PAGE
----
Berkeley Radionuclides Treatment Facility, Toms River, NJ (2012)

  |  Date Completed: 2012

United Water Toms River (UWTR) through its water sampling program had identified the need for the addition of radium and gross alpha treatment for its Berkeley Station Wells.  This decision is based upon levels of radium 226 and 228 and gross alpha near the Maximum Contaminant Levels (MCLs).  The elevated levels of gross alpha and radium are due to naturally occurring radium in the soils and are common in this area.

Buck, Seifert & Jost, Inc. (BS&J) assisted UWTR in the planning, preliminary design, permitting, final design, and construction services for a radium and gross alpha removal system on a site leased from the Holiday City South Homeowners Association.  The treatment system removes radium in the treated wells to below the combined radium and gross alpha limits.

The core of the treatment system uses a conventional ion exchange process.  Raw water gets filtered by three parallel bag filters to take out particulates.  Water flows from top to bottom through the ion exchange vessels where radium ions are exchanged by the resin.  Lime will then be added to the water for pH control, corrosion inhibitor to protect the distribution piping system, sodium hypochlorite for disinfection and to maintain chlorine residual in the distribution system.  When the ion exchange resin becomes loaded to a predetermined point the regeneration cycle begins.  The regeneration cycle uses the brine solution to release the radium from the resin bed into the recycle tank and regeneration waste tank.  The water from the recycle tank containing little to no radium will ultimately be sent back to the head of the plant.  The wastewater from the regeneration waste tank is then treated by the two RSC resin vessels which will absorb the radium prior to discharge into the sanitary sewer system.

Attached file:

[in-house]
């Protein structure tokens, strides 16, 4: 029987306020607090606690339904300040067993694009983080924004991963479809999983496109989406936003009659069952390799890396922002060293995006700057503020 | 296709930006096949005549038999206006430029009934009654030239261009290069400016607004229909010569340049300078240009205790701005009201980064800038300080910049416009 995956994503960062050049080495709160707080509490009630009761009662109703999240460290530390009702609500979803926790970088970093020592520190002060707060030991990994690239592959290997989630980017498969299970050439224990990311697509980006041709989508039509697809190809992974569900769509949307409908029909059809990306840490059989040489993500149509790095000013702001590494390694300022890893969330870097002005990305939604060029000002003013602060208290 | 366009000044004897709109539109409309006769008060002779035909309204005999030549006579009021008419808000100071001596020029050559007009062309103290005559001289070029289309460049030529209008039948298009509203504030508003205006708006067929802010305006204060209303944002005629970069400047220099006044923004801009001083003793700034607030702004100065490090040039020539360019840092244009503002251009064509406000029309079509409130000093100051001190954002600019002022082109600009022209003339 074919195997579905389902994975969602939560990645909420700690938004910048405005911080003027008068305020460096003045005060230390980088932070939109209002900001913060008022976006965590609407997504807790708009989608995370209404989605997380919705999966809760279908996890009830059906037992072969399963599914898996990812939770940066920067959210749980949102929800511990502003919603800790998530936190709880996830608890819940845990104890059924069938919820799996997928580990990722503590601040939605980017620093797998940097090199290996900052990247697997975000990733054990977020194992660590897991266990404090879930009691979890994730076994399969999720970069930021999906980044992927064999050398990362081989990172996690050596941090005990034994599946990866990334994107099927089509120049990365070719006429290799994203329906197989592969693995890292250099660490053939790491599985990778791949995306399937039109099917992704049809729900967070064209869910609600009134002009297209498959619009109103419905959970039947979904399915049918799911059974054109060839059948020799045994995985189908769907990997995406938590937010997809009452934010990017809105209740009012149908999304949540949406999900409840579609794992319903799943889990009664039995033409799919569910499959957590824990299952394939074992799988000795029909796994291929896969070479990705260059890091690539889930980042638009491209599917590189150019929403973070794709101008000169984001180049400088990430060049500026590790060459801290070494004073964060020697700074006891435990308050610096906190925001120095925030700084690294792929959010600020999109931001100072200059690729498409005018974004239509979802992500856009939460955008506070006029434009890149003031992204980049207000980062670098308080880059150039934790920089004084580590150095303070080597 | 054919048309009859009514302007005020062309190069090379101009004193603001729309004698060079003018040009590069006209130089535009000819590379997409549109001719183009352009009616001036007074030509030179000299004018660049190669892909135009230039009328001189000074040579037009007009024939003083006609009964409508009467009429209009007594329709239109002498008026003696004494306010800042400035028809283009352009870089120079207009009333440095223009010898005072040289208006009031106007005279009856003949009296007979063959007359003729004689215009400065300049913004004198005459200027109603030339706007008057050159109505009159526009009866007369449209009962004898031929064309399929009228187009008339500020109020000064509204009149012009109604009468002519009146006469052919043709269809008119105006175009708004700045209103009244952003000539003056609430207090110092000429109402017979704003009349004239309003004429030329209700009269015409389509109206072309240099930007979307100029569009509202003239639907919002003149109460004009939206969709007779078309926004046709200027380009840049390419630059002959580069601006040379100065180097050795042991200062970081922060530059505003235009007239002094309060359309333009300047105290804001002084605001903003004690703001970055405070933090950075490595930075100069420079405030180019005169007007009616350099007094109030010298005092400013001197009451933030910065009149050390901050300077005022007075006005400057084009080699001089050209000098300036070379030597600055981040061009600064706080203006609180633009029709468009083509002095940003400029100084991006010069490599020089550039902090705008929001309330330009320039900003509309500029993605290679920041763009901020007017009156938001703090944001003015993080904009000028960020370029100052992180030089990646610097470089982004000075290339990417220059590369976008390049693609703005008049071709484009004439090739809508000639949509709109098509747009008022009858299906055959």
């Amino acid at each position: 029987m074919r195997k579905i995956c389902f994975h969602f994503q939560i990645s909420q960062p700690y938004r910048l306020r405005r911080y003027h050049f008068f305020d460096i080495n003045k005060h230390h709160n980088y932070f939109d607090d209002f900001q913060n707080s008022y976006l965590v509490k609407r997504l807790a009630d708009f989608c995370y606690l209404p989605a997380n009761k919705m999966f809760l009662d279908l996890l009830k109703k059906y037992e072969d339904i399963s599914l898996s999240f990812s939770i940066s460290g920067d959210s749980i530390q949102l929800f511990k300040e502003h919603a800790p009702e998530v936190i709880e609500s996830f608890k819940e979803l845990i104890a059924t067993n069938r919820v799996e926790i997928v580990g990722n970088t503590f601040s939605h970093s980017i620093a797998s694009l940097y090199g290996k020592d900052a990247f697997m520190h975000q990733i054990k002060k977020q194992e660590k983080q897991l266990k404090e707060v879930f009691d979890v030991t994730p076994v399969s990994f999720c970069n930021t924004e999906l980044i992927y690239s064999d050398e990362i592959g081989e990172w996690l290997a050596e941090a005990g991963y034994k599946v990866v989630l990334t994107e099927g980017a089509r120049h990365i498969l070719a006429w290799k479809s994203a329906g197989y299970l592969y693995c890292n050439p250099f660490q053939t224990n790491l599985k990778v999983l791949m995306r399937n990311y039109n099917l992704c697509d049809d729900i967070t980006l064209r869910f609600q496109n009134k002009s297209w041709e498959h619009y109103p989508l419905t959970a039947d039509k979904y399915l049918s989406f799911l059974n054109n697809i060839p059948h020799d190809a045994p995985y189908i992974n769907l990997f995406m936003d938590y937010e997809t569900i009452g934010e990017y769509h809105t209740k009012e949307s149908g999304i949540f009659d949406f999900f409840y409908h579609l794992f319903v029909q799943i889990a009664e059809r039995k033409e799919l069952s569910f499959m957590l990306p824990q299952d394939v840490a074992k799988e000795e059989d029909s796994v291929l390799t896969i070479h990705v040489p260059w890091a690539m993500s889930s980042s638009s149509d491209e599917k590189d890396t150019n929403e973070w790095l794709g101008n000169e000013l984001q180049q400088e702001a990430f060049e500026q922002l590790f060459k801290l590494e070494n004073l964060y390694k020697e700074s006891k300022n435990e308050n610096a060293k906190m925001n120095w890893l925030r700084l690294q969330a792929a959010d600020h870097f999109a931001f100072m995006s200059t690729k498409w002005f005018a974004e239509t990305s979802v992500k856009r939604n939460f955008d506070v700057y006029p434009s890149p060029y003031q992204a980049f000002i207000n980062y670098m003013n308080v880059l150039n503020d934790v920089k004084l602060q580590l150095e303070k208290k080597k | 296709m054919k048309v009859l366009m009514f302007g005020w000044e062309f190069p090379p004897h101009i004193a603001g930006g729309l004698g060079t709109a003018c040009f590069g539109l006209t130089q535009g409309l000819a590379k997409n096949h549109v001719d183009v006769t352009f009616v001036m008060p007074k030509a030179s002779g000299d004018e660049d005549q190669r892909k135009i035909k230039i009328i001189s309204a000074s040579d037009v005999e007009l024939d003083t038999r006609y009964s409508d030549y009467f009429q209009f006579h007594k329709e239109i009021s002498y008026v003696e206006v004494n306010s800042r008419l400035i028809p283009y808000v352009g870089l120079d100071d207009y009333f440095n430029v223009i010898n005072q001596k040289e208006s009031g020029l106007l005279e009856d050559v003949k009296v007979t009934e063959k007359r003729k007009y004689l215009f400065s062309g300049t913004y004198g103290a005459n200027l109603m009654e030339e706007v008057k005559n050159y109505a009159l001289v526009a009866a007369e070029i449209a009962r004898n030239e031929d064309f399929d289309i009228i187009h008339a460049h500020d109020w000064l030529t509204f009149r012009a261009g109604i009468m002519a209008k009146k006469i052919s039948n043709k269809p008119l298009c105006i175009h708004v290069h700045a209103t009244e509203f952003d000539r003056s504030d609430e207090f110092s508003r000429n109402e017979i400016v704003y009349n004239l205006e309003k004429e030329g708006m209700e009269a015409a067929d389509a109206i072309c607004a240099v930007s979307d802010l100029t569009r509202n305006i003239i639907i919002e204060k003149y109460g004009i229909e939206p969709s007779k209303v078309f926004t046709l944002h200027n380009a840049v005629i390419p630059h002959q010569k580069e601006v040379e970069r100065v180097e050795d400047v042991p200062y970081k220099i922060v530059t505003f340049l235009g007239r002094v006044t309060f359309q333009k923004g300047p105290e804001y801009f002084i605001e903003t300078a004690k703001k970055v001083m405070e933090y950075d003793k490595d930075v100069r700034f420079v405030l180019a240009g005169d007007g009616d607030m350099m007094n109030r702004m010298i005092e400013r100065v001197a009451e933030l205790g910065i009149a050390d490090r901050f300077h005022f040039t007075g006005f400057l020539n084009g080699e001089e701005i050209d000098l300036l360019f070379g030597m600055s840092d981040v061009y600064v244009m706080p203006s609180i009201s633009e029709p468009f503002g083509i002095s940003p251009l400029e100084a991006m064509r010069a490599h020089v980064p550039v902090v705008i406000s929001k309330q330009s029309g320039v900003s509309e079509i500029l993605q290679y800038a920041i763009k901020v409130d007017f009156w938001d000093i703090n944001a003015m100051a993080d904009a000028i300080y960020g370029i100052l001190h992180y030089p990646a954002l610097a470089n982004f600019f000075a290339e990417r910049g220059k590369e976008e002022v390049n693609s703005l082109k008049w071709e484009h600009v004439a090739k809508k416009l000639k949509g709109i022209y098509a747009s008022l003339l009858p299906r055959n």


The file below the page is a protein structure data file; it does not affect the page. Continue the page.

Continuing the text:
The treatment system is housed in an approximate 60 foot by 80 foot aesthetically pleasing building which blends in with the surrounding residential community of homes.  A new 20 inch diameter pipeline, approximately 4,000 feet long, carries raw water from existing wells to the new treatment facility.  A 64 inch diameter pipeline approximately 200 feet long on the treatment plant site is necessary to comply with chlorine contact time and virus removal requirements of the NJDEP.